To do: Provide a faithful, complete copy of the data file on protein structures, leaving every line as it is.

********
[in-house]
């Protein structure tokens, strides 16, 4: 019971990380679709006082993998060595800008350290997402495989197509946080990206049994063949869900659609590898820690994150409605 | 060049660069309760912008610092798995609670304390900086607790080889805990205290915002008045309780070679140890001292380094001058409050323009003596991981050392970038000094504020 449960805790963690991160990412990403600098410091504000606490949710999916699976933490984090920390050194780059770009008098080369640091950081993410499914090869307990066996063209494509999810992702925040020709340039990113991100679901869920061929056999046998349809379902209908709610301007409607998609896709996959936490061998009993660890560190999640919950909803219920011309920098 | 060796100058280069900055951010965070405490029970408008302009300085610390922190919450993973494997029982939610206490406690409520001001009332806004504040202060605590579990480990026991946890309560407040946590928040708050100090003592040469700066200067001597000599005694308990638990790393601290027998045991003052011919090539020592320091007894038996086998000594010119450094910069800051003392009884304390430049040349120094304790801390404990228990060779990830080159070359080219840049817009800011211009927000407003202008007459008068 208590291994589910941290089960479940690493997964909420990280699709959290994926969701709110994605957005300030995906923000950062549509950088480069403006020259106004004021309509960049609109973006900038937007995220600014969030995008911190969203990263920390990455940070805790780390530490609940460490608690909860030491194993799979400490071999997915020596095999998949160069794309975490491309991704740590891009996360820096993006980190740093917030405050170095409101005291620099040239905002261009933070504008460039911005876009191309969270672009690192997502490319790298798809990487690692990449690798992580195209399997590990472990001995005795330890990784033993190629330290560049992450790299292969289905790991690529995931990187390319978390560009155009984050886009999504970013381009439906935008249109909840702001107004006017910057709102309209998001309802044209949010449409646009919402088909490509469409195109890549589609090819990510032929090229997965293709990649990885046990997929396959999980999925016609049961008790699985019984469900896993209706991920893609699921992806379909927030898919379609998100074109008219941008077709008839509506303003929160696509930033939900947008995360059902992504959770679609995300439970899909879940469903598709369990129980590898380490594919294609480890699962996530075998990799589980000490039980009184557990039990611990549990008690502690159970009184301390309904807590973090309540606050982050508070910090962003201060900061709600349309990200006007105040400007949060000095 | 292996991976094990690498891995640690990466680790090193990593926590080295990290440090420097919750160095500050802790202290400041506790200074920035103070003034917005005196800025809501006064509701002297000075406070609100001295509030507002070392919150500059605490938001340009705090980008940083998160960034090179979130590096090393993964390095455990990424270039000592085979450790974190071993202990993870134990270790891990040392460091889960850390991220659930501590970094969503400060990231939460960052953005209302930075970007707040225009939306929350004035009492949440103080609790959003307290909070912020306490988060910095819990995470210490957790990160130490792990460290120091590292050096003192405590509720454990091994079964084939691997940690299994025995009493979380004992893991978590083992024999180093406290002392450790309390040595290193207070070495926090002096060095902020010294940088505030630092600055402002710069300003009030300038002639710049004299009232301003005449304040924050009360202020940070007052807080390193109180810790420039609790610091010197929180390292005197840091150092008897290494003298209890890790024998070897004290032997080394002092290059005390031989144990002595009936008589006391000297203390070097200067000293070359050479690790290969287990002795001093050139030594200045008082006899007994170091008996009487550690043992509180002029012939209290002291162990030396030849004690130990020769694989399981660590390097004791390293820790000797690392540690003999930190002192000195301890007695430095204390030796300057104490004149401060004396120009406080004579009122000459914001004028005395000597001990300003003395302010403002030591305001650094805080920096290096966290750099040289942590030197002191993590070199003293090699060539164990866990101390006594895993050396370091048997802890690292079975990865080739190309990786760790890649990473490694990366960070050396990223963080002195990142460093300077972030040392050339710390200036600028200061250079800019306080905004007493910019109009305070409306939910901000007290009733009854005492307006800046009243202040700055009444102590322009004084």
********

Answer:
[in-house]
């Protein structure tokens, strides 16, 4: 019971990380679709006082993998060595800008350290997402495989197509946080990206049994063949869900659609590898820690994150409605 | 060049660069309760912008610092798995609670304390900086607790080889805990205290915002008045309780070679140890001292380094001058409050323009003596991981050392970038000094504020 449960805790963690991160990412990403600098410091504000606490949710999916699976933490984090920390050194780059770009008098080369640091950081993410499914090869307990066996063209494509999810992702925040020709340039990113991100679901869920061929056999046998349809379902209908709610301007409607998609896709996959936490061998009993660890560190999640919950909803219920011309920098 | 060796100058280069900055951010965070405490029970408008302009300085610390922190919450993973494997029982939610206490406690409520001001009332806004504040202060605590579990480990026991946890309560407040946590928040708050100090003592040469700066200067001597000599005694308990638990790393601290027998045991003052011919090539020592320091007894038996086998000594010119450094910069800051003392009884304390430049040349120094304790801390404990228990060779990830080159070359080219840049817009800011211009927000407003202008007459008068 208590291994589910941290089960479940690493997964909420990280699709959290994926969701709110994605957005300030995906923000950062549509950088480069403006020259106004004021309509960049609109973006900038937007995220600014969030995008911190969203990263920390990455940070805790780390530490609940460490608690909860030491194993799979400490071999997915020596095999998949160069794309975490491309991704740590891009996360820096993006980190740093917030405050170095409101005291620099040239905002261009933070504008460039911005876009191309969270672009690192997502490319790298798809990487690692990449690798992580195209399997590990472990001995005795330890990784033993190629330290560049992450790299292969289905790991690529995931990187390319978390560009155009984050886009999504970013381009439906935008249109909840702001107004006017910057709102309209998001309802044209949010449409646009919402088909490509469409195109890549589609090819990510032929090229997965293709990649990885046990997929396959999980999925016609049961008790699985019984469900896993209706991920893609699921992806379909927030898919379609998100074109008219941008077709008839509506303003929160696509930033939900947008995360059902992504959770679609995300439970899909879940469903598709369990129980590898380490594919294609480890699962996530075998990799589980000490039980009184557990039990611990549990008690502690159970009184301390309904807590973090309540606050982050508070910090962003201060900061709600349309990200006007105040400007949060000095 | 292996991976094990690498891995640690990466680790090193990593926590080295990290440090420097919750160095500050802790202290400041506790200074920035103070003034917005005196800025809501006064509701002297000075406070609100001295509030507002070392919150500059605490938001340009705090980008940083998160960034090179979130590096090393993964390095455990990424270039000592085979450790974190071993202990993870134990270790891990040392460091889960850390991220659930501590970094969503400060990231939460960052953005209302930075970007707040225009939306929350004035009492949440103080609790959003307290909070912020306490988060910095819990995470210490957790990160130490792990460290120091590292050096003192405590509720454990091994079964084939691997940690299994025995009493979380004992893991978590083992024999180093406290002392450790309390040595290193207070070495926090002096060095902020010294940088505030630092600055402002710069300003009030300038002639710049004299009232301003005449304040924050009360202020940070007052807080390193109180810790420039609790610091010197929180390292005197840091150092008897290494003298209890890790024998070897004290032997080394002092290059005390031989144990002595009936008589006391000297203390070097200067000293070359050479690790290969287990002795001093050139030594200045008082006899007994170091008996009487550690043992509180002029012939209290002291162990030396030849004690130990020769694989399981660590390097004791390293820790000797690392540690003999930190002192000195301890007695430095204390030796300057104490004149401060004396120009406080004579009122000459914001004028005395000597001990300003003395302010403002030591305001650094805080920096290096966290750099040289942590030197002191993590070199003293090699060539164990866990101390006594895993050396370091048997802890690292079975990865080739190309990786760790890649990473490694990366960070050396990223963080002195990142460093300077972030040392050339710390200036600028200061250079800019306080905004007493910019109009305070409306939910901000007290009733009854005492307006800046009243202040700055009444102590322009004084």